Freight Class

Freight Class

The National Motor Freight Classification® (NMFC®) is a standard that provides the freight class as a comparison of commodities moving in interstate, intrastate and foreign commerce. It is similar in concept to the groupings or grading systems that serve many other industries. Commodities are grouped into one of 18 classes—from a low of class 50 to a high of class 500—based on an evaluation of four transportation characteristics: density, handling, stowability and liability. Together, these characteristics establish a commodity’s “transportability.”

Shipping is just one part of running your small business, so you need to keep it simple. Yet necessary tasks like determining your shipment’s classification number used to be difficult and time-consuming. If you ship pallets via inland transportation companies, then you know that you have to provide the freight classification number.

Why knowing your freight classification important
In most cases, an LTL freight shipment is identified by a classification number. This number indicates the type of product in the shipment and affects not only carrying charges but also the overall shipping process.

What Factors Go into Determining Freight Class?
Before you determine your freight class for your shipment, you must identify certain factors about your specific freight. Freight class is based on weight, length and height, density, ease of handling, value and liability from things like theft, damage, break-ability and spoilage.. The definitions for each are as follows:

  1. (Weight, Length, Height) Density and Value: Density guidelines assign classification 50 to freight that weighs 50 pounds per cubic foot. The Commodity Classification Standards Board (CCSB) assigns classifications 70, 92.5, 175 and 400 to freight with densities of 15, 10.5, 5, and 1 pound per cubic foot, respectively. Freight less dense than 1 pound per cubic foot is classified as 500. The density is the space the item occupies in relation to its weight. The density is calculated by dividing the weight of the item in pounds by its volume in cubic feet. Your item’s volume in cubic feet is Length x Width x Height/1,728, where all dimensions are measured in inches. The density of your item = Weight/Volume, where Weight is measured in pounds and Volume is measured in cubic feet.
  2. Stow-ability: Most freight stows well in trucks, trains and boats, but some articles are regulated by the government or carrier policies. Some items cannot be loaded together. Hazardous materials are transported in specific manners. Excessive weight, length or protrusions can make freight impossible to load with other freight. The absence of load-bearing surfaces makes freight impossible to stack. A quantifiable stow-ability classification represents the difficulty in loading and carrying these items.
  3. Handling: Most freight is loaded with mechanical equipment and poses no handling difficulties, but some freight, due to weight, shape, fragility or hazardous properties, requires special attention. A classification that represents ease or difficulty of loading and carrying the freight is assigned to the items.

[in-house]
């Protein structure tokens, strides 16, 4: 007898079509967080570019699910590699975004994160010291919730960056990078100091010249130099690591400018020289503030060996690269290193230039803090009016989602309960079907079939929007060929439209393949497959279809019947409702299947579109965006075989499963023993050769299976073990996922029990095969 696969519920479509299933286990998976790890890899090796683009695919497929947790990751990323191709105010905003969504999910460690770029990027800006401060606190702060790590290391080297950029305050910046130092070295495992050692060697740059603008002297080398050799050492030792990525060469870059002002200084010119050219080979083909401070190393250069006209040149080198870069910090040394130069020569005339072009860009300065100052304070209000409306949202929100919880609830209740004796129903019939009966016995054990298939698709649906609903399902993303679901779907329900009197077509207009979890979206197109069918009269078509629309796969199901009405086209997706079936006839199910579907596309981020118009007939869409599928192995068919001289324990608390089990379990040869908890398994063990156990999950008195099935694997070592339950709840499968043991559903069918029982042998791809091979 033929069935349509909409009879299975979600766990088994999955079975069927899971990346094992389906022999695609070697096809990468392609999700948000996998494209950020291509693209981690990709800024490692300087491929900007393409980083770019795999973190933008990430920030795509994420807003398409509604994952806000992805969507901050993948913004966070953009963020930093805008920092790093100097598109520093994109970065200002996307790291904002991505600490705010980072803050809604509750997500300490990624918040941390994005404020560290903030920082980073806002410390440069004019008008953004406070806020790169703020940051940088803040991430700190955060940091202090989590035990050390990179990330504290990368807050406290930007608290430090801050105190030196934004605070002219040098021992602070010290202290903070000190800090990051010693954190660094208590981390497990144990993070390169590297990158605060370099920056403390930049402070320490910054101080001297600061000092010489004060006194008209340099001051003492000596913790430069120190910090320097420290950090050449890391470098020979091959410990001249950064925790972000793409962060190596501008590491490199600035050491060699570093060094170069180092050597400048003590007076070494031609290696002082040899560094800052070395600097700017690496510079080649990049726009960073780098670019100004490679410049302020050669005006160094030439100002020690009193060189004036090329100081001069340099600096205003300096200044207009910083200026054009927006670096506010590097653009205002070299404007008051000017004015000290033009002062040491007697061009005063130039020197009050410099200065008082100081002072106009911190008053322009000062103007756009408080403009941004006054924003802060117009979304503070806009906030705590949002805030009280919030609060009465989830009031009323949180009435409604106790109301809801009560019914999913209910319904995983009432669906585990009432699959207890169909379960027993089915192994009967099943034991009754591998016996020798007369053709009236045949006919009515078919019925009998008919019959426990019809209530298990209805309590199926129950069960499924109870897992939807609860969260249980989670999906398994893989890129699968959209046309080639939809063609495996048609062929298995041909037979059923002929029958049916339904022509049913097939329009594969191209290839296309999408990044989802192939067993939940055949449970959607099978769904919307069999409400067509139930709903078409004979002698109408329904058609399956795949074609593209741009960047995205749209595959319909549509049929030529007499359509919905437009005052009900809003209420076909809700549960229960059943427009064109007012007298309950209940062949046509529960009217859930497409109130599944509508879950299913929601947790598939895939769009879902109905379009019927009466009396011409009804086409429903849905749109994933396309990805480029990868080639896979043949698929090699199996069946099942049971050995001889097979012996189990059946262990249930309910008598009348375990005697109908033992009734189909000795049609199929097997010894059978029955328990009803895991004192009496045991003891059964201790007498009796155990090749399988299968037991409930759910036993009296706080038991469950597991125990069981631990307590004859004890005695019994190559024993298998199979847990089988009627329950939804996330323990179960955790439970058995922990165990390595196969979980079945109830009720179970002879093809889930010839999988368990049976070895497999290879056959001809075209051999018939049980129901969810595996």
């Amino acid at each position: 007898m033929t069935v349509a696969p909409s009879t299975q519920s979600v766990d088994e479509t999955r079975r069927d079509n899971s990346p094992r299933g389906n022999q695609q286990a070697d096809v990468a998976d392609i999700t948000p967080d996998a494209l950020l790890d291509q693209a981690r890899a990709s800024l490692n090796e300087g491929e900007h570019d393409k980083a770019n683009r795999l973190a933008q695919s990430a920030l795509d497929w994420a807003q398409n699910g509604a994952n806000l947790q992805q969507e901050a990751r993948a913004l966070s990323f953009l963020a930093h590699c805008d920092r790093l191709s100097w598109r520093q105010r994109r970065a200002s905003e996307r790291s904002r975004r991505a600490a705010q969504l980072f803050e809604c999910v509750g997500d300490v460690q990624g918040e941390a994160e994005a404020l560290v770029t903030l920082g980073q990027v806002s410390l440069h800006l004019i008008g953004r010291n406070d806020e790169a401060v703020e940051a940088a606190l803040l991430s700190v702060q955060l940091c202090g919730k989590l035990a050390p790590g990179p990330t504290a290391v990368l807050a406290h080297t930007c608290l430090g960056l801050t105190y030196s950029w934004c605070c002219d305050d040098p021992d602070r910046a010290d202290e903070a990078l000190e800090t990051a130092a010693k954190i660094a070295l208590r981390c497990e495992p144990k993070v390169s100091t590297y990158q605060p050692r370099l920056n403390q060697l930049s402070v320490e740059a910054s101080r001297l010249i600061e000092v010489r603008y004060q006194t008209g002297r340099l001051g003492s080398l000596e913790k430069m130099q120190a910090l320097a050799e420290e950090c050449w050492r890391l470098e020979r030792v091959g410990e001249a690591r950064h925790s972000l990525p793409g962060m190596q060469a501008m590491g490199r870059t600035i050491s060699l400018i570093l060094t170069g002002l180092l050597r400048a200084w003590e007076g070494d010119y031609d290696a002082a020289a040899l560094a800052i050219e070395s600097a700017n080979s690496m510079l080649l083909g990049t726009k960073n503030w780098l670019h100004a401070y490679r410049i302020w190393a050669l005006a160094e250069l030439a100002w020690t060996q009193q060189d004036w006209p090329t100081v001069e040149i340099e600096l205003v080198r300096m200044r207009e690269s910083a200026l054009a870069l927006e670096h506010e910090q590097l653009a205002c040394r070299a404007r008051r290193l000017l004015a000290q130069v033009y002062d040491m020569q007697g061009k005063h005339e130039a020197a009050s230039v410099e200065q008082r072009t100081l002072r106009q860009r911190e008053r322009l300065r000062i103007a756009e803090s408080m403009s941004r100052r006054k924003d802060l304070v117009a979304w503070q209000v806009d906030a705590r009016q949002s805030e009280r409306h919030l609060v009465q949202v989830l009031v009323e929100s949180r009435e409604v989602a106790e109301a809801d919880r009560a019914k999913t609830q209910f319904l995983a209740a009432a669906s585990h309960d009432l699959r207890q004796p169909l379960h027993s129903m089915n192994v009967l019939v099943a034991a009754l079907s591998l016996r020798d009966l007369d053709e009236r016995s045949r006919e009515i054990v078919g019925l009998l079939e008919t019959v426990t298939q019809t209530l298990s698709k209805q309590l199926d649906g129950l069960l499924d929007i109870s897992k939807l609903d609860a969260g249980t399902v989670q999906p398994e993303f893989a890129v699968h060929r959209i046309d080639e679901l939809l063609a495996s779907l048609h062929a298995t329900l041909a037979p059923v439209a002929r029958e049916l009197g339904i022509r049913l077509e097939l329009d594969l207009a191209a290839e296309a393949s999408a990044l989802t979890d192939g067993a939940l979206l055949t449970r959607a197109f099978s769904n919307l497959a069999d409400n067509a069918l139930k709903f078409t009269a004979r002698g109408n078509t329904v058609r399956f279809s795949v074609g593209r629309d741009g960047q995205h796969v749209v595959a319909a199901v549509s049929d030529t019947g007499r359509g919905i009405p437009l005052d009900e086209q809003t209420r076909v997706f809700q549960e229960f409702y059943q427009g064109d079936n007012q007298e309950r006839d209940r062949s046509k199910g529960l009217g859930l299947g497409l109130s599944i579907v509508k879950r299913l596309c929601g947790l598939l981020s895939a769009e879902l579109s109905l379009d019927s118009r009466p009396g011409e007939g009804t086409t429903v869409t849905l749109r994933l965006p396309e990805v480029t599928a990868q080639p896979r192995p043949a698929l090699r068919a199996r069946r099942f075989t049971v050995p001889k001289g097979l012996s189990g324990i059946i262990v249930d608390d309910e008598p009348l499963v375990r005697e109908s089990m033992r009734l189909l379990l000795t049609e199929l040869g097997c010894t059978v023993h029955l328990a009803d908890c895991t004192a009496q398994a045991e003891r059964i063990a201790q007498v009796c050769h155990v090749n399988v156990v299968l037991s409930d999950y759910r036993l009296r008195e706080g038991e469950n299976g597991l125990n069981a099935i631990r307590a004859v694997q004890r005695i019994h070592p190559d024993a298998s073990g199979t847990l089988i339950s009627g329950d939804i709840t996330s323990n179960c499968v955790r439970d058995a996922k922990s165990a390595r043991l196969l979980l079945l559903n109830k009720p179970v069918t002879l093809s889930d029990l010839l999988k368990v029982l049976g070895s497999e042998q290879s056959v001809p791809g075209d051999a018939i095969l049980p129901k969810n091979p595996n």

4. Liability: Liability is probability of freight theft or damage, or damage to adjacent freight. Perishable cargo or cargo prone to spontaneous combustion or explosion is classified based on liability and assigned a value per pound, which is a fraction of the carrier’s liability. When classification is based on liability, density must also be considered.

What are the 18 Different Types of Freight Class?

Class Name Cost Notes, Examples Weight Range Per Cubic Foot
  Lowest Cost Fits on standard shrink-wrapped 4X4 pallet, very durable over 50 lbs
Class 55   Bricks, cement, mortar, hardwood flooring 35-50 pounds
Class 60   Car accessories & car parts 30-35 pounds
Class 65   Car accessories & car parts, bottled beverages, books in boxes 22.5-30 pounds
Class 70   Car accessories & car parts, food items, automobile engines 15 to 22.5 pounds
Class 77.5   Tires, bathroom fixtures 13.5 to 15 pounds
Class 85   Crated machinery, cast iron stoves 12-13.5 pounds
Class 92.5   Computers, monitors, refridgerators 10.5-12 pounds
Class 100   boat covers, car covers, canvase, wine cases, caskets 9-10.5 pounds
Class 110   cabinets, framed artwork, tablesaw 8-9 pounds
Class 125   Small Household appliances 7-8 pounds
Class 150   Auto sheetmetal parts, bookcases, 6-7 pounds
Class 175   Clothing, couches stuffed furniture 5-6 pounds
Class 200   Auto sheetmetal parts, aircraft parts, aluminum table, packaged matresses, 4-5 pounds
Class 250   Bamboo furniture, mattress and boxspring, plasma tv 3-4 pounds
Class 300   wood cabinets, tables, chairs setup, model boats 2-3 pounds
Class 400   Deer antlers 1-2 pounds
Class 500 – Low Density or High Value Highest Cost Bags of gold dust, ping pong balls Less than 1 lbs

Many companies choose the lowest freight classification in order to save on the freight charges. These practices could yield adverse results. Most of the time, the freight company will discover the misclassification. The end result is not pleasant.




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